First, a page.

The Maine Attorney General has found a state police trooper who opened fire on a man in Lincoln County last summer to have been justified in the use of deadly force.

On Aug. 15, 2016, Sgt. Jason Madore and several other troopers responded to a domestic violence call in Jefferson, where a man named Shane Prior, 34, of Cushing, had shot and injured his girlfriend at her friend’s home, according to a report from the office of Maine Attorney General Janet Mills.

[Maine is averaging more than one fatal police shooting per month in 2017]

Upon arriving in the town, the friend told police that Prior was armed with a .45 caliber handgun and had fled in a tan pickup truck. Soon after that, police pulled over the truck and heard a gunshot from inside.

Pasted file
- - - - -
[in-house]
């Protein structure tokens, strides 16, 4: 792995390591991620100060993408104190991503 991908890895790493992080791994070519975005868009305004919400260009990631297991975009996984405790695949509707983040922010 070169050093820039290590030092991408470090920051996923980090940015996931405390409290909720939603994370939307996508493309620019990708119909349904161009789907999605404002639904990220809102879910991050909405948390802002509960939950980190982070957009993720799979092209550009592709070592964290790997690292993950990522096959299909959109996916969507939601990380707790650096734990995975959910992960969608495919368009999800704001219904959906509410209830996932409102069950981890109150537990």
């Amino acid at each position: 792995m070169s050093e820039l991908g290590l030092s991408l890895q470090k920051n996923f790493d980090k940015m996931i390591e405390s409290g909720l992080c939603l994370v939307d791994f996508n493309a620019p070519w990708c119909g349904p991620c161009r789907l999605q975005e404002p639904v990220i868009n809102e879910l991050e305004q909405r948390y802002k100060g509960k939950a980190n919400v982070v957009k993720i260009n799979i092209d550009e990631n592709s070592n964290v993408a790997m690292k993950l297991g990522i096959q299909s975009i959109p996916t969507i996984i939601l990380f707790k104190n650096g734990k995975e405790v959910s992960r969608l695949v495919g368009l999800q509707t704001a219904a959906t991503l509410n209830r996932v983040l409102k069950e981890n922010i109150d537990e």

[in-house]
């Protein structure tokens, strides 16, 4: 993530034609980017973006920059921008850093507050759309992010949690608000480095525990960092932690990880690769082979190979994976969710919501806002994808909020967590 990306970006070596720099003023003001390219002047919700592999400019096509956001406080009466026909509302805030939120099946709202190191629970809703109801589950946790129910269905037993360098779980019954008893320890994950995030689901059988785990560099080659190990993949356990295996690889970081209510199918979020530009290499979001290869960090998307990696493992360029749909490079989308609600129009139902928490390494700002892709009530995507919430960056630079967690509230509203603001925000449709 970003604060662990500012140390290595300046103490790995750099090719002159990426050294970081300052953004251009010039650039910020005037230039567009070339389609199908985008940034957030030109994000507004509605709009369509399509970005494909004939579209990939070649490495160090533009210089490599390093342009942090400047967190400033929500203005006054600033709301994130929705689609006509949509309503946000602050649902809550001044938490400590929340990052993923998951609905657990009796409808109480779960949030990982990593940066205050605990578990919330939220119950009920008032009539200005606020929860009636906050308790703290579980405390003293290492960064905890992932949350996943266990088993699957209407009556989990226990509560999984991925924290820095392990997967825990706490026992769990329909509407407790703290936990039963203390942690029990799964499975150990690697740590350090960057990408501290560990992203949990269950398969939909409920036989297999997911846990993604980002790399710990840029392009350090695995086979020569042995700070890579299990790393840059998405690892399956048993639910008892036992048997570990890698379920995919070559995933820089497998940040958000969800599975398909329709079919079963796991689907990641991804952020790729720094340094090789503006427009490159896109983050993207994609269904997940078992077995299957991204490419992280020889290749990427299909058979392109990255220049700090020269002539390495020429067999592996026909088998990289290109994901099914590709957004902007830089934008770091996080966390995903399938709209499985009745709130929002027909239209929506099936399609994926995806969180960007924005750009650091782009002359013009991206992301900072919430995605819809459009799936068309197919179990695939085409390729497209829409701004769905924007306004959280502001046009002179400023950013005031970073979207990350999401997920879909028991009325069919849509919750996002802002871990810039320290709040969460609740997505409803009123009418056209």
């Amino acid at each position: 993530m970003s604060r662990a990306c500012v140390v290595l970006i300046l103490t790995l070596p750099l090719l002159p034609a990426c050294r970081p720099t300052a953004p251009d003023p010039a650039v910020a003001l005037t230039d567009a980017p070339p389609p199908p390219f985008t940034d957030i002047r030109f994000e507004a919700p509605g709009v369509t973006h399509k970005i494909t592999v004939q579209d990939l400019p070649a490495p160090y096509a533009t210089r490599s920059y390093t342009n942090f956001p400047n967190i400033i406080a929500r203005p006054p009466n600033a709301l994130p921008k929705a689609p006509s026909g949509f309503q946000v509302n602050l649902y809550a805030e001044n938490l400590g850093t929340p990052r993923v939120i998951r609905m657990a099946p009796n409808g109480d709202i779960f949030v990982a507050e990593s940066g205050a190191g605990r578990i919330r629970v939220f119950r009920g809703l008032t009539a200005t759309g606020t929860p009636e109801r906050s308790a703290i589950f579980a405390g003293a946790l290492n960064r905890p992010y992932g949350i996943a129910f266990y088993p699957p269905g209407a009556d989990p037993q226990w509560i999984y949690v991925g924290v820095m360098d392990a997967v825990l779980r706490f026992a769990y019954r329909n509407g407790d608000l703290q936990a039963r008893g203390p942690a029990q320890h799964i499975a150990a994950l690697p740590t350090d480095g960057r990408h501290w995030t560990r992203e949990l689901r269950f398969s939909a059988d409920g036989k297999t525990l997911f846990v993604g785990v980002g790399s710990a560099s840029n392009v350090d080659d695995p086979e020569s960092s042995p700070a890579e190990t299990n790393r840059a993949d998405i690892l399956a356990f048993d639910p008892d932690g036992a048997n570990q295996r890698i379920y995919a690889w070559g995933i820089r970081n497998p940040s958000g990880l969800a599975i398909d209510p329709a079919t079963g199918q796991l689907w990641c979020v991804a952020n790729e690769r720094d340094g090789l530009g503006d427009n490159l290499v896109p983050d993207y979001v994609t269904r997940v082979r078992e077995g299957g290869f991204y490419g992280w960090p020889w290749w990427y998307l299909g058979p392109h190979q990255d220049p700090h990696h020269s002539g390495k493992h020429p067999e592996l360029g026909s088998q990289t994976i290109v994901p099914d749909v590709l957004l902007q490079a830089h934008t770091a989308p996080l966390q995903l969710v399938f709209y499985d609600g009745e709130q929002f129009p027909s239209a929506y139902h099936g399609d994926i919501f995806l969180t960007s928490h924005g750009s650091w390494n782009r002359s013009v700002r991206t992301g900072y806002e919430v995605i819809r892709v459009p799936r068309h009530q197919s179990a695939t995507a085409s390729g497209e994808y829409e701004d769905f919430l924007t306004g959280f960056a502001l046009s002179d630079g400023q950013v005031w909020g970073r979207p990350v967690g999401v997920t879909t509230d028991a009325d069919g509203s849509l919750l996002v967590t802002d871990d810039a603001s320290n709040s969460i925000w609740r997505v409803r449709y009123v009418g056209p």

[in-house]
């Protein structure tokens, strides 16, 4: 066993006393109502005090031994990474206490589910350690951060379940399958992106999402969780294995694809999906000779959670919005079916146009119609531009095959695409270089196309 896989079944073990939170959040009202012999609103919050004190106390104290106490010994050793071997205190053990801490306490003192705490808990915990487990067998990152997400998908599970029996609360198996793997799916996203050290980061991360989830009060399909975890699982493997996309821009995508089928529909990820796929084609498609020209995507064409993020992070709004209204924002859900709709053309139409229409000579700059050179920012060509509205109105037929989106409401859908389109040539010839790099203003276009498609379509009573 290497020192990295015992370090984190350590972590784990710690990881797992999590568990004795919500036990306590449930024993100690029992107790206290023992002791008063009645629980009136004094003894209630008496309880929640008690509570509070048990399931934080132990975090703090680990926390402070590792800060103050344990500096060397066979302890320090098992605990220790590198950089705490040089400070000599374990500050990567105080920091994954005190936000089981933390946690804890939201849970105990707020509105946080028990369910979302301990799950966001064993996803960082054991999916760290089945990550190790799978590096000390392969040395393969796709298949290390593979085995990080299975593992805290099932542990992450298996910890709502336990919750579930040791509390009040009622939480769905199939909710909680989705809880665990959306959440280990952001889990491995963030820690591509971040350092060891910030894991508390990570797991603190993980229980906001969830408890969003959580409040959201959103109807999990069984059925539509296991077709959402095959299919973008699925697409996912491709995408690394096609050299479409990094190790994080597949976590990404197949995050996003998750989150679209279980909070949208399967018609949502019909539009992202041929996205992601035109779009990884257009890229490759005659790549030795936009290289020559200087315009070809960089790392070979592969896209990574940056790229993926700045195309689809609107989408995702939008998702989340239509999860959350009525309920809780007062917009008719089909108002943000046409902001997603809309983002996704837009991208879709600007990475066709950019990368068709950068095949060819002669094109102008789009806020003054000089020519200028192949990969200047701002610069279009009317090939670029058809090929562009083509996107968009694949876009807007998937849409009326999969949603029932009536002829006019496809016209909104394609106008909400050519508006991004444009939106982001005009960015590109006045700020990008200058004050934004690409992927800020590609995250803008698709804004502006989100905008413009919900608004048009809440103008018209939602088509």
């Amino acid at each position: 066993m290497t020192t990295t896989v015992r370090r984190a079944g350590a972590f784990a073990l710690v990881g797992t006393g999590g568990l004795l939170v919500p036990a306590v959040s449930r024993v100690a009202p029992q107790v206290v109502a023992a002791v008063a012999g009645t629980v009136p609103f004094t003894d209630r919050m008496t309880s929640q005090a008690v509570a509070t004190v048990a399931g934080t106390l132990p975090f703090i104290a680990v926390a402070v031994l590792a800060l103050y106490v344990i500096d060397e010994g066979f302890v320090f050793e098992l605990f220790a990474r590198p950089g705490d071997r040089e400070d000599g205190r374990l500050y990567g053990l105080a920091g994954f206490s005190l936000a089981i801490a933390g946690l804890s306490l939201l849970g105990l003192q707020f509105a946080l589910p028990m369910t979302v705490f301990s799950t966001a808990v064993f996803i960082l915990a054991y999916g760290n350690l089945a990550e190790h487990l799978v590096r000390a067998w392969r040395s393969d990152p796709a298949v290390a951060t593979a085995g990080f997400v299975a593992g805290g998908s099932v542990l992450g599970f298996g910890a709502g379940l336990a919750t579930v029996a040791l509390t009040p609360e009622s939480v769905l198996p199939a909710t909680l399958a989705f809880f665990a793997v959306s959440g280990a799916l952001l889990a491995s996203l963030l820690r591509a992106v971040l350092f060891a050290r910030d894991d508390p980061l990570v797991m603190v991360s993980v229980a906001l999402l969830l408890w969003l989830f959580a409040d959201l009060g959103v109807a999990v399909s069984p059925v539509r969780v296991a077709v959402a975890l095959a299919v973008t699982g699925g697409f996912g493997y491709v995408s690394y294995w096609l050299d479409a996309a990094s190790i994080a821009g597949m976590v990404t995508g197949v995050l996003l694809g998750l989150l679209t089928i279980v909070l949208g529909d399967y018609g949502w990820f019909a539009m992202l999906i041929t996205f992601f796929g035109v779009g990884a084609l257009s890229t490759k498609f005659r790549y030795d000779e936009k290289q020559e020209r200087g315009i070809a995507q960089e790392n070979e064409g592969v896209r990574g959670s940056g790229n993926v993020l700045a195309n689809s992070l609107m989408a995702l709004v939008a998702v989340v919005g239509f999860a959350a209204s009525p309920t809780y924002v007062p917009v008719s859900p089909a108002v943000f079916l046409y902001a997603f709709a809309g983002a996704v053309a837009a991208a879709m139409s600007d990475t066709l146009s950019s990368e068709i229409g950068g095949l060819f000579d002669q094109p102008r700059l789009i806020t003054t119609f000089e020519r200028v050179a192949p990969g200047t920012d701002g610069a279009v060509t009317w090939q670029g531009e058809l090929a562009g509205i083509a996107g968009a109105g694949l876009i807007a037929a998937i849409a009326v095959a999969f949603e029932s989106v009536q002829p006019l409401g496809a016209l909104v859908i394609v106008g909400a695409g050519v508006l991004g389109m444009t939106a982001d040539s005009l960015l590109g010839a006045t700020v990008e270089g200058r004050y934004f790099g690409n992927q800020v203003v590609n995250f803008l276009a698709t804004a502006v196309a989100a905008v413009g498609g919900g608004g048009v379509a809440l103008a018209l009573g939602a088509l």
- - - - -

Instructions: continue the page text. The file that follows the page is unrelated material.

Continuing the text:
Responding to the shot, Madore fired several shots into the truck. An autopsy determined that none of the shots hit Prior and that he had shot himself in the head with his own pistol.

“At the time Sgt. Madore shot at Mr. Prior, he reasonably believed that Mr. Prior presented an imminent threat of unlawful deadly force against himself and others,” states the attorney general’s report.

[How Maine police shootings are investigated]

It is standard practice for the attorney general’s office to investigate whether the use of deadly force by Maine law enforcement was justified.

In investigating the use of deadly force that resulted in a death, the attorney general’s office has ruled in every case since 1990 that the killing was justified.